Source: The Guardian
More than 200 nations pledged last week in Dubai that they would be “transitioning away from from fossil fuels”. Some cheered and some scoffed; we’ll soon know if the world’s biggest producer of oil and gas – the United States – meant what it signed, or if it was just more (literal) hot air.
That’s because the US Department of Energy (DoE) must decide whether to stop rubber-stamping the single biggest fossil-fuel expansion on earth, the buildout of natural gas exports from the Gulf of Mexico. So far they have granted every export license anyone has requested, and as a result the US has become the biggest gas exporter on planet earth. If they keep it up, the veteran energy analyst Jeremy Symons says that before long US liquefied natural gas exports will produce more greenhouse gases than everything that happens on the continent of Europe.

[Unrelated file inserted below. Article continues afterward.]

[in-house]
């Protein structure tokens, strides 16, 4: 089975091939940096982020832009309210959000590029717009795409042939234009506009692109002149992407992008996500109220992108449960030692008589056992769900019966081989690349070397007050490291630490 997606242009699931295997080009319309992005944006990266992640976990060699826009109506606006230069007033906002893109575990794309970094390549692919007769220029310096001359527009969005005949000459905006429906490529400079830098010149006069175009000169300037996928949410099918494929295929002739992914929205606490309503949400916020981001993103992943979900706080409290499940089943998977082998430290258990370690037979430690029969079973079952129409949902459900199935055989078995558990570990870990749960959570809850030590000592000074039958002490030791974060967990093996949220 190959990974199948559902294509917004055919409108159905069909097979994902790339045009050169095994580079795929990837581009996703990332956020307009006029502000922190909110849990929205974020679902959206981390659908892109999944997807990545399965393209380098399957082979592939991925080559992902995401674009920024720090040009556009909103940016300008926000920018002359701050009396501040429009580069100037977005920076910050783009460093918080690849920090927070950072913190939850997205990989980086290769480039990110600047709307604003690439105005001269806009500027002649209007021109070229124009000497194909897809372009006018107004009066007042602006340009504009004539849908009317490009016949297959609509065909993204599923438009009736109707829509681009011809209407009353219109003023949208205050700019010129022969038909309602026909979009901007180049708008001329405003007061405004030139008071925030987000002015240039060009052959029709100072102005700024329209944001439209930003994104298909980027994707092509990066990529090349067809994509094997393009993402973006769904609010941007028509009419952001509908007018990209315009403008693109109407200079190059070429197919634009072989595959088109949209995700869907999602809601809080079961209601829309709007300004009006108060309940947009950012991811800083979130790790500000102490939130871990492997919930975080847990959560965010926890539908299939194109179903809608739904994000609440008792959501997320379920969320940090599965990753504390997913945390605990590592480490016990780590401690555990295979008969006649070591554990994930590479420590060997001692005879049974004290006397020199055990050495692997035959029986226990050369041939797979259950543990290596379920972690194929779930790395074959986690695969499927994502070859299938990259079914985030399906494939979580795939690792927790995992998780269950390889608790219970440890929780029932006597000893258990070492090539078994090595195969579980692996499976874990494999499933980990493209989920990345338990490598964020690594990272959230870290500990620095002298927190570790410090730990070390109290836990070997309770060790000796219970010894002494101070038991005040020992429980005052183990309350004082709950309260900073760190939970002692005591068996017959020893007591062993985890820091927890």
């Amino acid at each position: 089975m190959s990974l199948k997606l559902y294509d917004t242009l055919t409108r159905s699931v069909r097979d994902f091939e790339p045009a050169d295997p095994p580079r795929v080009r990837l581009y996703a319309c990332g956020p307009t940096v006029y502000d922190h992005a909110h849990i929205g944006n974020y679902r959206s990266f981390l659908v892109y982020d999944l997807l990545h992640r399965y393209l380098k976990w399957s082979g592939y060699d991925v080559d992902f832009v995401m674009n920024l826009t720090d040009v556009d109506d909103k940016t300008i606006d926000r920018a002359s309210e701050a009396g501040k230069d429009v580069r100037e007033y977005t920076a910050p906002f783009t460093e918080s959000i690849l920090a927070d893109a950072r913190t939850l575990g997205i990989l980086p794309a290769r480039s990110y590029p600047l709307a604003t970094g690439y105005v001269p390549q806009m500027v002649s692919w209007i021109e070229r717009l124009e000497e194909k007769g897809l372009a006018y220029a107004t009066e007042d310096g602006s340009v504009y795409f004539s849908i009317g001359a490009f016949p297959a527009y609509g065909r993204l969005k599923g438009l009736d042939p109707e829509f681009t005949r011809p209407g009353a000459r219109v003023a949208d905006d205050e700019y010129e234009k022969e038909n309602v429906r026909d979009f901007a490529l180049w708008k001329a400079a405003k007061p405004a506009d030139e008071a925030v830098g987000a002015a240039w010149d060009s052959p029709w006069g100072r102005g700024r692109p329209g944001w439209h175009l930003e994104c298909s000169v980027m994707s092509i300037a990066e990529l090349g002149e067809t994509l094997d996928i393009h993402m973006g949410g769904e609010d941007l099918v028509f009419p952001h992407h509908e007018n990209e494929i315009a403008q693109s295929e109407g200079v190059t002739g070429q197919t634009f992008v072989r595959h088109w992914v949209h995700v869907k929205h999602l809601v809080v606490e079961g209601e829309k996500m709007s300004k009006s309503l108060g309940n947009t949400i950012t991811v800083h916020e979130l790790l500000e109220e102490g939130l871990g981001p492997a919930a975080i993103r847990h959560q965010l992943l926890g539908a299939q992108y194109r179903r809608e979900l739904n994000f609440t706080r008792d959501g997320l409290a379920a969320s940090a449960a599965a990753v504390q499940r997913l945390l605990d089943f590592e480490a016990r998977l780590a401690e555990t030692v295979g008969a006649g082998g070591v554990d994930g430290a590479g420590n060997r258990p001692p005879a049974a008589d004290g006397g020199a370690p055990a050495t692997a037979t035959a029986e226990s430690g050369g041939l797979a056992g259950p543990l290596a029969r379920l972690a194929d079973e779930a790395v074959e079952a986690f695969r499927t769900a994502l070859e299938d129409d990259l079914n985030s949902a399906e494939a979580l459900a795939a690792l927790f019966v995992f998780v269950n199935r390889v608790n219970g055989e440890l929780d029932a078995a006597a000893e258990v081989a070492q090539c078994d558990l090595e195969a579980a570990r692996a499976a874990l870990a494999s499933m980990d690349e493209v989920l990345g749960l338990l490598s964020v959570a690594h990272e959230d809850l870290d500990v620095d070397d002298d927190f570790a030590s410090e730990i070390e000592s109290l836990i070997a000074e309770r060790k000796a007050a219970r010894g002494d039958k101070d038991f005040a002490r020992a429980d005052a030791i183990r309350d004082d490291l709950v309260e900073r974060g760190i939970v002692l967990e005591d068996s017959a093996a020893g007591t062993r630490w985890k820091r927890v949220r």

They should have stopped long ago – in part because of the damage these giant terminals are doing to the people, the fish and the air of Louisiana and Texas. But if the DoE keeps approving these licenses now, it will fly in the face of their promise in Dubai. “Transitioning away from fossil fuels” doesn’t mean stopping all use of coal, gas and oil tomorrow; sadly, that’s impossible. But it clearly means not building new infrastructure to expand the production and sale of hydrocarbons.